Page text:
Differentiation enables students to analyze how functions behave dynamically. This section specifically explores the sophisticated techniques of parametric and implicit differentiation, which are vital for examining more complex functions and equations.

## Parametric Equations

Parametric equations are a set of functions where $x$ and $y$ are both described in terms of a third variable, often denoted as $t$. This method is particularly useful for characterizing curves that do not lend themselves to simple $x-y$ functional relationships.

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For parametric equations where $x$ and $y$ are functions of $t$:

1. Differentiate $x(t)$ and $y(t)$ with respect to $t$.

2. Calculate $\frac{dy}{dx}$ as $\frac{\frac{dy}{dt}}{\frac{dx}{dt}}$

**Example:**

Differentiate $x = t - e^{2t}$ and $y = t + e^{2t}$:

**Solution:**

Thus,

$\frac{dy}{dx} = \frac{1 + 2e^{2t}}{1 - 2e^{2t}}$Simplified:

$\frac{dy}{dx} = -\frac{2e^{2t} + 1}{2e^{2t} - 1}$## Implicit Functions

Implicit functions are those in which $x$ and $y$ are intermingled within the same equation. They often describe complex shapes and relationships that are not easily separated into distinct functions.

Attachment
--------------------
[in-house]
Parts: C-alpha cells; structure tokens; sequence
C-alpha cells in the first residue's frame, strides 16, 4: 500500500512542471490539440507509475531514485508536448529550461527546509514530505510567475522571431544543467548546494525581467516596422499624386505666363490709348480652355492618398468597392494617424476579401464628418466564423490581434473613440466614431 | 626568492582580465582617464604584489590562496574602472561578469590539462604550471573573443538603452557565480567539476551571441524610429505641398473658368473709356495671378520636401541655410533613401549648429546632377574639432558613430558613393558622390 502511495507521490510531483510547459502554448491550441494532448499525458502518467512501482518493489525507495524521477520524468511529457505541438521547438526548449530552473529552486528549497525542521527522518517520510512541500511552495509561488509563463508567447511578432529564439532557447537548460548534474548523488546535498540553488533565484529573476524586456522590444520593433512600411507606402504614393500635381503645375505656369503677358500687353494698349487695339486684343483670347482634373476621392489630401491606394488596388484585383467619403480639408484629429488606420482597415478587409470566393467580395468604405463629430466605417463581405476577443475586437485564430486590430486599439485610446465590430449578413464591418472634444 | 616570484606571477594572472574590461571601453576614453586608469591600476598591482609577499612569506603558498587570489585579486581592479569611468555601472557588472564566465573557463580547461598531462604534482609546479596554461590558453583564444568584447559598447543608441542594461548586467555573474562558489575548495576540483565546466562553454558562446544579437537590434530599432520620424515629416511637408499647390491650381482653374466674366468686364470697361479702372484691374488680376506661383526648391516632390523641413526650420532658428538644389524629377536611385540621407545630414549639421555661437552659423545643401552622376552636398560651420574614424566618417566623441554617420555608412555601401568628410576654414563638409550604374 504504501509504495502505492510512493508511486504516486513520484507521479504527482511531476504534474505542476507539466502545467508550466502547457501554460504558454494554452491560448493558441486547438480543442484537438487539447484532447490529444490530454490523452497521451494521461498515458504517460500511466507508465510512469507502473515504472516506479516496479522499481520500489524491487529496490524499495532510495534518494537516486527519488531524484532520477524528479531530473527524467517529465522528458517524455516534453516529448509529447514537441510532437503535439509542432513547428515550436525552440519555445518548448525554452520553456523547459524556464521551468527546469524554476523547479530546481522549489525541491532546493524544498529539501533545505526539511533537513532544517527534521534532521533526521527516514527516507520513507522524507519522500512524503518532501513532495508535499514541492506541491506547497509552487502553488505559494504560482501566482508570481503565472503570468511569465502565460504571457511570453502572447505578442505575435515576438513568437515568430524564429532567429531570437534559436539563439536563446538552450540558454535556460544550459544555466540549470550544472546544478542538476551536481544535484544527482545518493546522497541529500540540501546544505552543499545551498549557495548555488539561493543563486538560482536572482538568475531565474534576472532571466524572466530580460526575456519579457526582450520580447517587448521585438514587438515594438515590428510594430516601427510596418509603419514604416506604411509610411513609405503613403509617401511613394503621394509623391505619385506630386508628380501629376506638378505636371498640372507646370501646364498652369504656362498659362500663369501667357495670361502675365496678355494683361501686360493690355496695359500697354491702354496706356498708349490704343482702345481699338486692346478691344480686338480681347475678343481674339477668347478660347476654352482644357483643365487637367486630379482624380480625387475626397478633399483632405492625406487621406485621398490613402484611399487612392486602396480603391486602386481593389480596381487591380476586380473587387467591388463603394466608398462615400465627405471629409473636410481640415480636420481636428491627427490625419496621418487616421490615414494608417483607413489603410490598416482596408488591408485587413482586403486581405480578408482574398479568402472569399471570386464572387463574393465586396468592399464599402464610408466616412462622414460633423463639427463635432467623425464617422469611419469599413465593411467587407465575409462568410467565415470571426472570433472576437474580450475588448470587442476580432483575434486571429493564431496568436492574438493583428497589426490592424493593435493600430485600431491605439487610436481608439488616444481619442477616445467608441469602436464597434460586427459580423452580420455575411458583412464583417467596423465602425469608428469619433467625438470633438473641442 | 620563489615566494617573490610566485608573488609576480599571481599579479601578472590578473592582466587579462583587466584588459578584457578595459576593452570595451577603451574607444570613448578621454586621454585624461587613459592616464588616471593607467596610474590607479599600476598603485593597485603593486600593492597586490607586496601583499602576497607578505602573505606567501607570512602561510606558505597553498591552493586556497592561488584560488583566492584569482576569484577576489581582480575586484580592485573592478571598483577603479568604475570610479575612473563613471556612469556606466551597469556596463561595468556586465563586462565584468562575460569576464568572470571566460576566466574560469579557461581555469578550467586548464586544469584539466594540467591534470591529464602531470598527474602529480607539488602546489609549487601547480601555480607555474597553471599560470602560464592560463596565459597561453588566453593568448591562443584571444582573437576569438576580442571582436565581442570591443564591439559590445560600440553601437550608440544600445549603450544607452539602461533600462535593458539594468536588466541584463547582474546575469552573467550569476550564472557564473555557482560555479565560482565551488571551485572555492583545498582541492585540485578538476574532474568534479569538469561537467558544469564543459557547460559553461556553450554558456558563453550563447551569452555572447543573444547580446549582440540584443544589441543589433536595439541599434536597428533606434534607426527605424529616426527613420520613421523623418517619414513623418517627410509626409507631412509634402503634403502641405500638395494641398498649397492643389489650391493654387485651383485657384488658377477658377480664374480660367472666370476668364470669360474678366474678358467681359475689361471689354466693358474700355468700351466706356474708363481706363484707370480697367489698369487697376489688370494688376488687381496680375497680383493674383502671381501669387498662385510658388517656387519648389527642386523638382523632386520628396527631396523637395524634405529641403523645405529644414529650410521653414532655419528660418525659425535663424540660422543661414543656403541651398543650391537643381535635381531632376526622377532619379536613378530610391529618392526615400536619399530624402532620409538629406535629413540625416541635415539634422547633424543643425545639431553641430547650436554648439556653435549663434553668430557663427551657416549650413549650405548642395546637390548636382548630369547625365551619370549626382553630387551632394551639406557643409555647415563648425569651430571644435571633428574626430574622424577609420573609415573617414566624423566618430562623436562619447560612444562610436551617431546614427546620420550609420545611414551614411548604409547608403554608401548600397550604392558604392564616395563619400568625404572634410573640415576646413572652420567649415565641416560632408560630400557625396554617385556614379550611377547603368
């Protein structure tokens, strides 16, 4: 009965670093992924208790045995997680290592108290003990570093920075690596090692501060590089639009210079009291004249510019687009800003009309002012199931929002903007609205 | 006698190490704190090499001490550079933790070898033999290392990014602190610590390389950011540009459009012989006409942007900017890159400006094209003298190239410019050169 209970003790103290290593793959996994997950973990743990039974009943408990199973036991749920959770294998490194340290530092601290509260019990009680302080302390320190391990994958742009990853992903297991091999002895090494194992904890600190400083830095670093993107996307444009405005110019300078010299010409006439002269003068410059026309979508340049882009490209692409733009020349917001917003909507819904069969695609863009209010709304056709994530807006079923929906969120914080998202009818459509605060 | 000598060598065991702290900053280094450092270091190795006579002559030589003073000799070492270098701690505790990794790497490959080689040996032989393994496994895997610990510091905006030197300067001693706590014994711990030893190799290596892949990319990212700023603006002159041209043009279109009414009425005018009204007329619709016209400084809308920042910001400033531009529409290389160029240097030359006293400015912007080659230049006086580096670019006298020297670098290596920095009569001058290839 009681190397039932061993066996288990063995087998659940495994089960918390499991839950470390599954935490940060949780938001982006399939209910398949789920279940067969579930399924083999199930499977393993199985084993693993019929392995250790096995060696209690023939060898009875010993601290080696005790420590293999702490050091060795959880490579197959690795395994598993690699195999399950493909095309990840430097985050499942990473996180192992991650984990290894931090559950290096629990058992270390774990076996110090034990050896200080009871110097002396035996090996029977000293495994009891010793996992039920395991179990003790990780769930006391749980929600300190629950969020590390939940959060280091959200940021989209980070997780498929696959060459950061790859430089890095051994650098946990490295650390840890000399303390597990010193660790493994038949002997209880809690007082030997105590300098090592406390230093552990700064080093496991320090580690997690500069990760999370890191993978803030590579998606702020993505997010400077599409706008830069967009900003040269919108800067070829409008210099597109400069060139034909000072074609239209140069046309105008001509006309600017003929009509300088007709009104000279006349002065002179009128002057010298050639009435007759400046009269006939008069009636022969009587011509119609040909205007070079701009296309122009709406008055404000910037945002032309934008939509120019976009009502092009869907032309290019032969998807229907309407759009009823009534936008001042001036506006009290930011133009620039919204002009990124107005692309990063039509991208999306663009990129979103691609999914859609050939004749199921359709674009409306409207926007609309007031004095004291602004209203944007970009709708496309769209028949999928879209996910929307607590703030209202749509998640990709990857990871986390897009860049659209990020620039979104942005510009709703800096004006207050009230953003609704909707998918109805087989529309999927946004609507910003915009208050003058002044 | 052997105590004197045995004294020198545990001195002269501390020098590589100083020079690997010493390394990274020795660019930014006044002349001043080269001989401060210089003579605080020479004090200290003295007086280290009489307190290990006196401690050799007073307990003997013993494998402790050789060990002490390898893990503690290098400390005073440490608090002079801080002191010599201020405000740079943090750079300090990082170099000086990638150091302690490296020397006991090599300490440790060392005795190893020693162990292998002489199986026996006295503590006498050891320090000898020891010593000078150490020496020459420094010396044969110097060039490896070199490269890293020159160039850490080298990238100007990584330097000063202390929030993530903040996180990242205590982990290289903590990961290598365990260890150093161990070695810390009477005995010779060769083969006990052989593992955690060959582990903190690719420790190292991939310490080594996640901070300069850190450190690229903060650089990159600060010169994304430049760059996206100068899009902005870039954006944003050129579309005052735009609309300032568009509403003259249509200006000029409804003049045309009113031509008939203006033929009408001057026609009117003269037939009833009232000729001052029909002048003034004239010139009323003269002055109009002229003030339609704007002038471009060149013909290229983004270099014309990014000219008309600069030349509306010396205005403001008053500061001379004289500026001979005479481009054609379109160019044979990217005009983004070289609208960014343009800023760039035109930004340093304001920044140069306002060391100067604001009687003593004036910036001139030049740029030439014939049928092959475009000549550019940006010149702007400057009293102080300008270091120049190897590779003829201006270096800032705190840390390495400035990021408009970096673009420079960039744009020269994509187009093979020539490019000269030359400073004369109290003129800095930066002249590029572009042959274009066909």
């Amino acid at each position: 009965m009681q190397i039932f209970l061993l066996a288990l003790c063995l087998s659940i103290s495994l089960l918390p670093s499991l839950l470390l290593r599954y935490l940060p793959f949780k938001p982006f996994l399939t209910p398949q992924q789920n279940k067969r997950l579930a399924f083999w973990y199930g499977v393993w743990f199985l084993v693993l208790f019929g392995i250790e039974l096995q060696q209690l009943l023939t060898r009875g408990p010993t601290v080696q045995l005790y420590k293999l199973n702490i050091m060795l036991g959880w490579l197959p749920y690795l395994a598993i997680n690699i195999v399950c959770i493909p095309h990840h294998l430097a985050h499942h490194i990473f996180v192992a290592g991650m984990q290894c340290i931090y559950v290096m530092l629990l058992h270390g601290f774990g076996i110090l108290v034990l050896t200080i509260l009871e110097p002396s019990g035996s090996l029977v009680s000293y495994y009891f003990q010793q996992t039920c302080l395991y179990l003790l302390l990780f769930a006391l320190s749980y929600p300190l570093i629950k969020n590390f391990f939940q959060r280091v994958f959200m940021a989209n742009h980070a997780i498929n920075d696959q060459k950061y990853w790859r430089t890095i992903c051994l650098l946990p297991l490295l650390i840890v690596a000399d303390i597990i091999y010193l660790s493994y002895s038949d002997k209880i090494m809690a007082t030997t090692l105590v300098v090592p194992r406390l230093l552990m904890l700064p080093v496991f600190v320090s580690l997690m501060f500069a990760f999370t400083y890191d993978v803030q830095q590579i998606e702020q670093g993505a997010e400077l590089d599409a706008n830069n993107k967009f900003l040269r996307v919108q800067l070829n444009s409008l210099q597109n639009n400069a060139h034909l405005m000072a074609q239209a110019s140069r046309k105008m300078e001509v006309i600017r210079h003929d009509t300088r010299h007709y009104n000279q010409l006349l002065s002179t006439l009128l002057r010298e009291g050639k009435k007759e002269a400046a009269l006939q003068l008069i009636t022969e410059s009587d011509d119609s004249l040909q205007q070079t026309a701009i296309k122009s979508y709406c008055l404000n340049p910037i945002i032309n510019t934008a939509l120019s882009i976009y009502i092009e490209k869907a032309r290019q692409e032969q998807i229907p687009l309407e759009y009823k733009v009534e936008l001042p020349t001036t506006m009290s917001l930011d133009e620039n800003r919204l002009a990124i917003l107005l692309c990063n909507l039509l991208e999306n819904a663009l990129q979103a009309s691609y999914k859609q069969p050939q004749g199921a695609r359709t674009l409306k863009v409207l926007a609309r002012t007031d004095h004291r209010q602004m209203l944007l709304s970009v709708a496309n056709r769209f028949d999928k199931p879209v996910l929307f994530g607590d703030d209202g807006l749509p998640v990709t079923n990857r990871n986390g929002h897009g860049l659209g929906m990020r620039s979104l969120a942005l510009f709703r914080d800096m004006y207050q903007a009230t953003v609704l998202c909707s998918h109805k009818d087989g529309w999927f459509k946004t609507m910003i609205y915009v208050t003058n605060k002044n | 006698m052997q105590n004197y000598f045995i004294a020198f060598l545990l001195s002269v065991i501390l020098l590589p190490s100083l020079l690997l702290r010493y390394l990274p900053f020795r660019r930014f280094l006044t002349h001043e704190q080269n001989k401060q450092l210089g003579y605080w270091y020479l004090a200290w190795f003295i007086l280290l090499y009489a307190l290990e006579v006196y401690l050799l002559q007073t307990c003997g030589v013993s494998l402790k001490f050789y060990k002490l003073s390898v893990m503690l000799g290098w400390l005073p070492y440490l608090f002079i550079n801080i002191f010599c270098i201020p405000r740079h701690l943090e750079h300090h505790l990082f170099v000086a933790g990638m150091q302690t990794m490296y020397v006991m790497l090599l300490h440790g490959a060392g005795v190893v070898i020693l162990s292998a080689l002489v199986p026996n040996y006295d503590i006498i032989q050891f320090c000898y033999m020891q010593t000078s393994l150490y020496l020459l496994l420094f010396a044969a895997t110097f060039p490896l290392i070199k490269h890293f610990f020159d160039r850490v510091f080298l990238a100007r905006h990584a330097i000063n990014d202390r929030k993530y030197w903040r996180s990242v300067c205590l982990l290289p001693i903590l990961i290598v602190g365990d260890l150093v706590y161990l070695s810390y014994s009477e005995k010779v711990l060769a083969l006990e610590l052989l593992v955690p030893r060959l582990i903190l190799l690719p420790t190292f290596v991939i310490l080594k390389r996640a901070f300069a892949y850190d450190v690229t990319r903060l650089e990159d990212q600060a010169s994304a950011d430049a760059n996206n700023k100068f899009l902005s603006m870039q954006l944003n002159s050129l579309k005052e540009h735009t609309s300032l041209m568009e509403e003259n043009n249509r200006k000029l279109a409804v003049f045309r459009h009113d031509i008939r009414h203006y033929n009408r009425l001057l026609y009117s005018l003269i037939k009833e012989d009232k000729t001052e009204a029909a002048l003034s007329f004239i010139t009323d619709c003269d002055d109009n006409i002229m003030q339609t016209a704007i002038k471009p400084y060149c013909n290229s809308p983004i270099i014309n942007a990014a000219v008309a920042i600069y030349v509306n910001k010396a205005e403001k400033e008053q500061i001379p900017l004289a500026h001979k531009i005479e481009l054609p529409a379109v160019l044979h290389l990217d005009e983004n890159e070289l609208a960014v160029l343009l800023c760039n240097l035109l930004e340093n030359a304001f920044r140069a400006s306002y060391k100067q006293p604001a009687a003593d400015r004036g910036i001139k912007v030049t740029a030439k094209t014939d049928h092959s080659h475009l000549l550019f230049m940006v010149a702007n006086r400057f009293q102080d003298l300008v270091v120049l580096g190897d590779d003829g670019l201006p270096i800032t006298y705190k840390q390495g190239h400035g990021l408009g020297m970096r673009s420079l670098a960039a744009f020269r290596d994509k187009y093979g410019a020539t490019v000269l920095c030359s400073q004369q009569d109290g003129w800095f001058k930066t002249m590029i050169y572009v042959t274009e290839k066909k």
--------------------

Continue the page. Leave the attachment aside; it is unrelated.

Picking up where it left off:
Implicit differentiation for equations with $x$ and $y$ mixed:

1. Treat y as a function of $x$.

2. Differentiate the whole equation with respect to $x$.

3. Solve for $\frac{dy}{dx}$.

**Example:**

Differentiate the implicit function $x^2 + y^2 = xy + 7 $with respect to$x$to find$ \frac{dy}{dx}$.</p><p></p><p><strong>Solution: </strong></p><p>Differentiate each term with respect to$x$, applying the product rule to the term$xy$:</p><p></p>$2x + 2yy' = y + xy'$<p></p><p>Here,$y'$denotes$\frac{dy}{dx}$. Rearrange and solve for$y'$:</p><p></p>$y' = y - 2x$

Rahil spent ten years working as private tutor, teaching students for GCSEs, A-Levels, and university admissions. During his PhD he published papers on modelling infectious disease epidemics and was a tutor to undergraduate and masters students for mathematics courses.